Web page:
Cellulose Gum or CMC: Is this food additive harmful or helpful?

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Most of the food we buy in the supermarket has some form of additive, here’s what you need to know about one of the most common kinds...

More and more families are raising concern in Vietnam, where there are food production companies that use the thickening and stabilising agent known as CMC. This agent is commonly used in Vietnam shrimp production.

As of this writing, Vietnamese officials have been pursuing leads on which companies are injecting CMC into their product, deeming it unsafe and illegal.

They found that more than 1,100 of the 10,000 businesses inspected were using the additive in food production.

Vietnam shrimp production: The risks of CMC injection

Using chemical pumps, the said companies inject shrimp with the gel-like CMC to increase the shrimp’s weight, and make the product look “fresher.” The perceived improvement in quality, as well as the increased weight, causes prices to go up.

Aside from CMC, some food companies use glucose or gelatin to “fatten up” their product.

However, The U.S. Food and Drug Administration has found no concrete basis to declare CMC unsafe.

CMC or Sodium carboxymethylcellulose might not sound familiar, or even appetising, but did you know it is a key additive in some types of food?

This food additive is a favoured thickening agent as it minimises fat content. CMC can suppress appetite by making you feel full. This is why some weight loss manufacturers tout it as a dietary fiber even if it is not absorbable or digestible.

Naturally, it also has its risks.

CMC is not 100% safe because it is a synthetic additive, not a natural whole food ingredient. There have been reports of allergic reactions to CMC, particularly in medications and cosmetics.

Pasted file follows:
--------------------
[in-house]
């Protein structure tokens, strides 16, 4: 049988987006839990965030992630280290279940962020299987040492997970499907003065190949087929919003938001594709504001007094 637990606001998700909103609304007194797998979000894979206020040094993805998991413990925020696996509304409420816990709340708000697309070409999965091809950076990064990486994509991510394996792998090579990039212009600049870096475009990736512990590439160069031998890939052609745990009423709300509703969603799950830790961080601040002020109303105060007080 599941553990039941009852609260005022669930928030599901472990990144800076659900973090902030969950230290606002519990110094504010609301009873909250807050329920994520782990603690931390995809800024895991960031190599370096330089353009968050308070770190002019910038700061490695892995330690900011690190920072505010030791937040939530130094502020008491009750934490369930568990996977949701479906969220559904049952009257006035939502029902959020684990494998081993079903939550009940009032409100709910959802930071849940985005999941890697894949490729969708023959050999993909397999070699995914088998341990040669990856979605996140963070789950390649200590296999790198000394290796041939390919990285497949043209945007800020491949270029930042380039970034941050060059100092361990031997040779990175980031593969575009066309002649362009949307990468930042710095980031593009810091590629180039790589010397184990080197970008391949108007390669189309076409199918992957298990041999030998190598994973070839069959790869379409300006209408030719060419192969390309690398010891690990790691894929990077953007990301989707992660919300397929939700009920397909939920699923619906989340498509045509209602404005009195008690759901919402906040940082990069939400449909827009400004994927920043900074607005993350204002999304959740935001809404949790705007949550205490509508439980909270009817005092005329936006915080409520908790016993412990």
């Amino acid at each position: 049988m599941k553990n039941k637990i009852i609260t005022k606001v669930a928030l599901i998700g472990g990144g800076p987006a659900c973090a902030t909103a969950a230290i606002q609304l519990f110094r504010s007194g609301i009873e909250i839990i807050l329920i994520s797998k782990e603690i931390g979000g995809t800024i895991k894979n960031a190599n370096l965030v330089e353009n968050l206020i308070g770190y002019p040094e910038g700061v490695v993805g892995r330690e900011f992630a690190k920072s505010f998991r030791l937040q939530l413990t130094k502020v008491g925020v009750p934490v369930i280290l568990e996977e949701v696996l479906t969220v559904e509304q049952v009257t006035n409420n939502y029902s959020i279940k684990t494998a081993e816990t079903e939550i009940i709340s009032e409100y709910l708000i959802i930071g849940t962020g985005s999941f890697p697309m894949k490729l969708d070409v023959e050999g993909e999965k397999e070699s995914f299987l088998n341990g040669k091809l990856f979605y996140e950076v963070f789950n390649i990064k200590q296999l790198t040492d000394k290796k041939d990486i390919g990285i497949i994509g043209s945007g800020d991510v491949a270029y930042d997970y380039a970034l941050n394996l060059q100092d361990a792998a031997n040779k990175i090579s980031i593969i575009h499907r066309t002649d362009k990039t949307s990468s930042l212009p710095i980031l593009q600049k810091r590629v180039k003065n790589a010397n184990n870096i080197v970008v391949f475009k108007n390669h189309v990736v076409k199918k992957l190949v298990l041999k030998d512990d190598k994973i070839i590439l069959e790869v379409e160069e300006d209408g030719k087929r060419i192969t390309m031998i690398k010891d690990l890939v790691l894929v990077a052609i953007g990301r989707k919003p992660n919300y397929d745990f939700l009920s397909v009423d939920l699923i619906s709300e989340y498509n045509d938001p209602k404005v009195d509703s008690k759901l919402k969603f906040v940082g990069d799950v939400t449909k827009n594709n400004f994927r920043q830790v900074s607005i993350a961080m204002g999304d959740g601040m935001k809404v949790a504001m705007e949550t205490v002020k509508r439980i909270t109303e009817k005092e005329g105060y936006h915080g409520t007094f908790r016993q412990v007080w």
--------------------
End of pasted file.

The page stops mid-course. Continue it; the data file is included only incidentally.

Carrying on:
This might sound frightening, but there are actually has two kinds of CMC: industrial grade and food-grade.

Both kinds of cellulose gum have their benefits. Food-grade cellulose gum, in particular, is a natural by-product of the cell walls of plants, like wood pulp and cottonseeds.

As an industrial grade substance, it is used to produce certain types of paper, toothpaste, medicine, household cleaning agents, and dyed materials.

src=https://sg admin.theasianparent.com/wp content/uploads/sites/12/2017/12/cmc.jpg Cellulose Gum or CMC: Is this food additive harmful or helpful?

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Other than Vietnam shrimp, what other foods contain CMC?

Manufacturers add cellulose gum to some types of fat-free ice cream. The substance also adds texture to low-fat cookies. Some companies also make use of it as a stabiliser for beer foam and icing sugar.

As an additive, it is used to:

  • suspend fruit in certain types of gelatin or jelly and fruit pie fillings,
  • process cream cheese, cottage cheese, salad dressings, and candy, and
  • serve as a dietary fibre to weight loss supplements.

It should be noted that nothing beats the natural fiber we get from fruits and vegetables. Since cellulose gum is “indigestible,” it can bulk up your stool or act as a laxative.

How to protect your family

As of 2008, food production companies have been using the term “cellulose gum” instead of carboxymethylcellulose in various product labels to better inform the buying public.

Make sure to check all labels before purchase. 

Keep in mind that, though any food additive has its risks, the important thing is that you make up for eating processed foods by boosting your diet with natural, healthy food.

At the end of the day, processed foods aren’t all bad, but anything in excess is always problematic.

We hope this has helped to ease your anxiety about cellulose gum so that you can make better decisions about your family’s nutrition.

sources: New England Journal of Medicine, Vietnam news, Healthline, Livestrong

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